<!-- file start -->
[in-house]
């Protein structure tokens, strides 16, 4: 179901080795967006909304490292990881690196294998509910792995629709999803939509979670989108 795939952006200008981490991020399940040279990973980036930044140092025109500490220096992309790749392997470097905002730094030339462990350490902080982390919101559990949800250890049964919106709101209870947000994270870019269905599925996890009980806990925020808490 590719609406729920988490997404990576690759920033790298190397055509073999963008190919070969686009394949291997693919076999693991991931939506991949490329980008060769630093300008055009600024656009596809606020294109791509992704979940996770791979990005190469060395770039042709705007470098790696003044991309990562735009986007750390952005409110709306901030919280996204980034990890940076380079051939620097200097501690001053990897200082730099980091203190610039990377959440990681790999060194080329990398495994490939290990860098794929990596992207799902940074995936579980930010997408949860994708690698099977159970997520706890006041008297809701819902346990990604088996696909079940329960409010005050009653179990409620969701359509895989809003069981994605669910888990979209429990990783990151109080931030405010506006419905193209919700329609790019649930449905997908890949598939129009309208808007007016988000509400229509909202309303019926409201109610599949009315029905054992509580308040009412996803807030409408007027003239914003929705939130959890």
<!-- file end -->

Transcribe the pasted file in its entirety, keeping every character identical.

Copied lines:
[in-house]
């Protein structure tokens, strides 16, 4: 179901080795967006909304490292990881690196294998509910792995629709999803939509979670989108 795939952006200008981490991020399940040279990973980036930044140092025109500490220096992309790749392997470097905002730094030339462990350490902080982390919101559990949800250890049964919106709101209870947000994270870019269905599925996890009980806990925020808490 590719609406729920988490997404990576690759920033790298190397055509073999963008190919070969686009394949291997693919076999693991991931939506991949490329980008060769630093300008055009600024656009596809606020294109791509992704979940996770791979990005190469060395770039042709705007470098790696003044991309990562735009986007750390952005409110709306901030919280996204980034990890940076380079051939620097200097501690001053990897200082730099980091203190610039990377959440990681790999060194080329990398495994490939290990860098794929990596992207799902940074995936579980930010997408949860994708690698099977159970997520706890006041008297809701819902346990990604088996696909079940329960409010005050009653179990409620969701359509895989809003069981994605669910888990979209429990990783990151109080931030405010506006419905193209919700329609790019649930449905997908890949598939129009309208808007007016988000509400229509909202309303019926409201109610599949009315029905054992509580308040009412996803807030409408007027003239914003929705939130959890």